Over the years, certain journalists have asserted that the CIA has mastered a technology called RHIC-EDOM, Radio Hypnotic Intracerebral Control and Electronic Dissolution of Memory. Together these techniques can — allegedly — remotely induce hypnotic trance, deliver suggestions to the subject, and erase all memory for both instruction period and the act which the subject is asked to perform. 
According to published accounts, RHIC uses the stimoceiver, or a microminiaturized offspring of that technology, to induce a hypnotic state.  
EDOM is the erasure of memory from consciousness through the blockage of synaptic transmission in certain areas of the brain. By jamming the brain's synapses through a surfeit of acetocholine, neural transmission along selected pathways can be effectively stilled. According to the proponents of RHIC-EDOM, acetocholine production can be affected by electromagnetic means.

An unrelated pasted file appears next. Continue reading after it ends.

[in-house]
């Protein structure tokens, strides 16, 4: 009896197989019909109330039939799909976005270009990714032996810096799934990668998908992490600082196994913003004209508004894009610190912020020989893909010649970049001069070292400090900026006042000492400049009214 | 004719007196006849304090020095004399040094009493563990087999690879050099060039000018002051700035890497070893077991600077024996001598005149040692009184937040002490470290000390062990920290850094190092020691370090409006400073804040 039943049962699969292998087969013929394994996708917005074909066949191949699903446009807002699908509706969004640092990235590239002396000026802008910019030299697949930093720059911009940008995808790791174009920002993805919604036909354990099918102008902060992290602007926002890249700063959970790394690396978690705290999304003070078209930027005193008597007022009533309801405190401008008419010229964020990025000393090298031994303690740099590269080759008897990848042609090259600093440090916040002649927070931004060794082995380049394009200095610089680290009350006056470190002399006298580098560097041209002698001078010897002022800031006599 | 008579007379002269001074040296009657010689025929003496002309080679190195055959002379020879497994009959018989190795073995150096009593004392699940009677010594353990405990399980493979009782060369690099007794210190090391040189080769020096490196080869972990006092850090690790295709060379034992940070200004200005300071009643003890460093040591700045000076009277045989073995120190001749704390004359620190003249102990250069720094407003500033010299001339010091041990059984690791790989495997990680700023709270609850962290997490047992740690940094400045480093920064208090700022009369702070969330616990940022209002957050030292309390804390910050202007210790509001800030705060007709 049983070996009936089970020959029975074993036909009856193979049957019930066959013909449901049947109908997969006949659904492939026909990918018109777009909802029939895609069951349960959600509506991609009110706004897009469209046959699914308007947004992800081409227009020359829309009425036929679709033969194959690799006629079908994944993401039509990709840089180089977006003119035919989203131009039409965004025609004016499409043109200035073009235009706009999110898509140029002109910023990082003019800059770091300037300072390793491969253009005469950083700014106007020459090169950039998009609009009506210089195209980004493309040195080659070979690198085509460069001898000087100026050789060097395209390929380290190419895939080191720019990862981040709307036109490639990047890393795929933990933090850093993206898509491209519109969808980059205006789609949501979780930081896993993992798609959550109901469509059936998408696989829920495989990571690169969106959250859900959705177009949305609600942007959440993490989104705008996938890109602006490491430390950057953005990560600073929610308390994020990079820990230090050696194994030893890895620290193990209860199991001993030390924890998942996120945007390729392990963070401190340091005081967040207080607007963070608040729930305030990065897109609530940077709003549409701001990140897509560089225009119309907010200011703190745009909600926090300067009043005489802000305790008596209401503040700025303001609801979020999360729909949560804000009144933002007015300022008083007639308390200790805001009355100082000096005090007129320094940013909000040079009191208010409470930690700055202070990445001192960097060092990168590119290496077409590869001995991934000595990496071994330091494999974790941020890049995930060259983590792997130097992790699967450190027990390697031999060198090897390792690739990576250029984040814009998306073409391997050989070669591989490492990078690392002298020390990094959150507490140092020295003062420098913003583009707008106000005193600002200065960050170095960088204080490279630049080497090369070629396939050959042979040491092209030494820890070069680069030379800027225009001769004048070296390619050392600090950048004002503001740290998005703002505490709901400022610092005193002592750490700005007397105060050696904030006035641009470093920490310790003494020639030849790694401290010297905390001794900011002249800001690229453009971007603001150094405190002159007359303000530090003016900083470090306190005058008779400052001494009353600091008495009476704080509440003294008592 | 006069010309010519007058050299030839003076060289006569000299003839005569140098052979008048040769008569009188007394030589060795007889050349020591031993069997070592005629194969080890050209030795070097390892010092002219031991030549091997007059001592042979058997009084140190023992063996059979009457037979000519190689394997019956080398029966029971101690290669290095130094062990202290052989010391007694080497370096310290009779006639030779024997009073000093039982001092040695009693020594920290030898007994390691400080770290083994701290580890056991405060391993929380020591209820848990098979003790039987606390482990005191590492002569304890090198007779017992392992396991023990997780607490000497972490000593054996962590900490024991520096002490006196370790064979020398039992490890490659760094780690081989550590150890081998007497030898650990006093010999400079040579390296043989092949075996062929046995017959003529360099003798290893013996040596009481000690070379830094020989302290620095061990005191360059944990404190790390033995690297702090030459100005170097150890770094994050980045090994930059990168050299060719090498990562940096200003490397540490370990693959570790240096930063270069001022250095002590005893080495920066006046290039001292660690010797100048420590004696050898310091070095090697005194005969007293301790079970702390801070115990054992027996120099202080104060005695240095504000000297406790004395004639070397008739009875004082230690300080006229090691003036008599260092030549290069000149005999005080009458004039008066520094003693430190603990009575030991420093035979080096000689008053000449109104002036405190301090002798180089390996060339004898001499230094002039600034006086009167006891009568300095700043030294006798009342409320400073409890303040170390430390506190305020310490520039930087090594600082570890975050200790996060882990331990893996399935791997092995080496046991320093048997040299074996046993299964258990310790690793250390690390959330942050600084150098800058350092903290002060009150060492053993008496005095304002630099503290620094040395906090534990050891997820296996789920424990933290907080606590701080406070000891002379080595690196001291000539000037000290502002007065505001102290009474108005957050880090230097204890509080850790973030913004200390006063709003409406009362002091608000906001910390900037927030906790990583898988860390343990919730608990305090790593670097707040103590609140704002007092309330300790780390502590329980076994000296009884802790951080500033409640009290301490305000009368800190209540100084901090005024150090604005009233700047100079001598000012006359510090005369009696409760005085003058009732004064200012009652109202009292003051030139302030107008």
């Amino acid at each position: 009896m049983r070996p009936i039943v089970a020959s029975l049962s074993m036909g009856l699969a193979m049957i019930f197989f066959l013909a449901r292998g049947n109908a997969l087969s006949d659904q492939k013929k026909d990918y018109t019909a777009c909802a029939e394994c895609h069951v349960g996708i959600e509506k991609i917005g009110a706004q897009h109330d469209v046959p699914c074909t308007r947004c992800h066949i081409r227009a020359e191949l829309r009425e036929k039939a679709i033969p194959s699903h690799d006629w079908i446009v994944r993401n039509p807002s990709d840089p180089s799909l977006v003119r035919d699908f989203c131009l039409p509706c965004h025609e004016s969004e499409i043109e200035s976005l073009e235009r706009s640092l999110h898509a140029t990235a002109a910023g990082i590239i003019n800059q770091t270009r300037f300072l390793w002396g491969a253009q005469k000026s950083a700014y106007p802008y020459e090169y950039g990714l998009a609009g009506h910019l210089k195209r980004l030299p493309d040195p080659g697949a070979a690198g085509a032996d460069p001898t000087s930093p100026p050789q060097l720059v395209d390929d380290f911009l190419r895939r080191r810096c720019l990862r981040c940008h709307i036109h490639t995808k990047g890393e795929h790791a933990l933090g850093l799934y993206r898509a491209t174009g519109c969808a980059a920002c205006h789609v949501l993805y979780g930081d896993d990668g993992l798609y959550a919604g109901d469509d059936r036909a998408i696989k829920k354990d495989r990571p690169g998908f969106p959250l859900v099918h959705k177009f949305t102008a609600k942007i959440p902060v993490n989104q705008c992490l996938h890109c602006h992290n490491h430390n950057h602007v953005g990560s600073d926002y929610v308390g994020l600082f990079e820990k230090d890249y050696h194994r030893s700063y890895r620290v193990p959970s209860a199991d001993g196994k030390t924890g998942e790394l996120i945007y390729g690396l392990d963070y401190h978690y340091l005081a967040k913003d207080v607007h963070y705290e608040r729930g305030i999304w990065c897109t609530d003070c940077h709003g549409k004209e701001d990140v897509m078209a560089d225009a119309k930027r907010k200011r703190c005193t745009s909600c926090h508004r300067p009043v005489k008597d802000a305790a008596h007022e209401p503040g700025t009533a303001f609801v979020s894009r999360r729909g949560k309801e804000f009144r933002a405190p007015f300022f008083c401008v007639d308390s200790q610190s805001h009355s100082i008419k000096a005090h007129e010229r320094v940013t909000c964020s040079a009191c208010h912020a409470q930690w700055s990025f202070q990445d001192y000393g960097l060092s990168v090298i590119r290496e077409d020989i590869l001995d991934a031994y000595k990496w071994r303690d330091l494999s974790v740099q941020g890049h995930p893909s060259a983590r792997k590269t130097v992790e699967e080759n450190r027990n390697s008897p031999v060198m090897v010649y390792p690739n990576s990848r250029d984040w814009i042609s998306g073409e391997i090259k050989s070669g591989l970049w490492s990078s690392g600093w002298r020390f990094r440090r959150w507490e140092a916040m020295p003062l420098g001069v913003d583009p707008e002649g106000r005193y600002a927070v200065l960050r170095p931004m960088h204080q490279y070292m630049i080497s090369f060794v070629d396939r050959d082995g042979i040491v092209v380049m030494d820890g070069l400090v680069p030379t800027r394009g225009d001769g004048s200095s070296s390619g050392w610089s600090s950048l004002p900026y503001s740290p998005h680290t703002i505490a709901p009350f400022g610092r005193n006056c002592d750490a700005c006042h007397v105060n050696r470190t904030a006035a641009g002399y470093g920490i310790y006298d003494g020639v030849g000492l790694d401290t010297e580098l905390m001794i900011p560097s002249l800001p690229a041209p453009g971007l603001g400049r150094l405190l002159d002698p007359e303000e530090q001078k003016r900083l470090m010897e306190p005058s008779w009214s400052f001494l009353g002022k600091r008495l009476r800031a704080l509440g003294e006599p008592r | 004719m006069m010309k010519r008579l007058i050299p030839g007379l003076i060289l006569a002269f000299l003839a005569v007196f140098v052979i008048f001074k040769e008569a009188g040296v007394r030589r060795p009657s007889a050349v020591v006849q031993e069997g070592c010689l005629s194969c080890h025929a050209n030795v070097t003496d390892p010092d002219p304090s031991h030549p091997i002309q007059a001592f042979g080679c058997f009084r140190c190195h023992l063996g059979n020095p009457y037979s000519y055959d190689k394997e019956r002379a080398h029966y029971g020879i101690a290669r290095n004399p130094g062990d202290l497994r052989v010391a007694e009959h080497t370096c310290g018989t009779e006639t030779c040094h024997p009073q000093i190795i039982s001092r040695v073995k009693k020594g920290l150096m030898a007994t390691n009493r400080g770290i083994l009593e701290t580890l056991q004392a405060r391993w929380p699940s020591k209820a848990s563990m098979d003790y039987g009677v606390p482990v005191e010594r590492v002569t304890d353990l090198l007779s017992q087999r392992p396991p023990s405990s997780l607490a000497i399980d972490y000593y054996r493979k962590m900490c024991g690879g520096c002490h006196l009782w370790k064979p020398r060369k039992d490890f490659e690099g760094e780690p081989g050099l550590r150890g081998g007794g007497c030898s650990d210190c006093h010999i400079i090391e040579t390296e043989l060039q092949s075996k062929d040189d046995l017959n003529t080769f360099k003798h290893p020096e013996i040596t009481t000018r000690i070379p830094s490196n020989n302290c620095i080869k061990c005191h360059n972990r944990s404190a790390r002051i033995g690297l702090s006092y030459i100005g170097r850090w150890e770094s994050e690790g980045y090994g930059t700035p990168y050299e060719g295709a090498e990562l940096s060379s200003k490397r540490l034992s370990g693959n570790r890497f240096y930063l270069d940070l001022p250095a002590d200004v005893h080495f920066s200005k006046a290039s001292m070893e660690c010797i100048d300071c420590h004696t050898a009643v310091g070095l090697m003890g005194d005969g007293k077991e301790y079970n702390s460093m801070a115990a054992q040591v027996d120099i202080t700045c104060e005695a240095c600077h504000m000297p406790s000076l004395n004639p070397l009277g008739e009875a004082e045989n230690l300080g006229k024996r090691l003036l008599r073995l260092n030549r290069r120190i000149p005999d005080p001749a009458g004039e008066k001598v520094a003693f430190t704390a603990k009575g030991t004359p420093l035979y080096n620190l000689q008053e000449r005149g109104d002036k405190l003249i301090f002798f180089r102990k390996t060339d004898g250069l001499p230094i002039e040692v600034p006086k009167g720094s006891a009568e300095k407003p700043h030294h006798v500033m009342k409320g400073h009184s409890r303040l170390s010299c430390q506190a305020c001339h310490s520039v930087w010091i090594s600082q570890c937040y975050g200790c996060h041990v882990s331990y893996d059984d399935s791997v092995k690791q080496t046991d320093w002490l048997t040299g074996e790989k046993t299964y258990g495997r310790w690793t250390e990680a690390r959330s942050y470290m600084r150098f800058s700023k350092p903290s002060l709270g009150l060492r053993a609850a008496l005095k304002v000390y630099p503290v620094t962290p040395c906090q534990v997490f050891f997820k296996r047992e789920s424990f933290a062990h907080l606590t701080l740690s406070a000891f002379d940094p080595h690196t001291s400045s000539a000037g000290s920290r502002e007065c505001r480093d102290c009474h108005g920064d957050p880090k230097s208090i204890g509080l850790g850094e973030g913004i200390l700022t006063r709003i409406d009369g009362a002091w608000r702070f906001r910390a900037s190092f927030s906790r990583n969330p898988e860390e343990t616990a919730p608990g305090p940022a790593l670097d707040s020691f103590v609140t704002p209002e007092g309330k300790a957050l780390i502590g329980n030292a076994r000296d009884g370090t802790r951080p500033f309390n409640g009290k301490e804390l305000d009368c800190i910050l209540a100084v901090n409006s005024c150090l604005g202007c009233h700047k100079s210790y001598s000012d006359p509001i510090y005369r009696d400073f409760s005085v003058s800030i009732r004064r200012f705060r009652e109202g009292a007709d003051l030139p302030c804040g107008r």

The topic remains controversial, with many researchers arguing both for and against the actual execution of these planned methodologies. The fact that we're continually seeing bogus science stories about similar systems (always presented in some kind of therapeutic context) might argue against them, but it could well be that RHIC and EDOM are deep in the black and used only rarely. 

A careful comparison of Lawrence's work with the MKULTRA files declassified ten years later indicates a strong possibility that the writer did indeed have 'inside' sources. Here is how Lawrence describes RHIC in action: 'It is the ultra-sophisticated application of post-hypnotic suggestion triggered at will by radio transmission.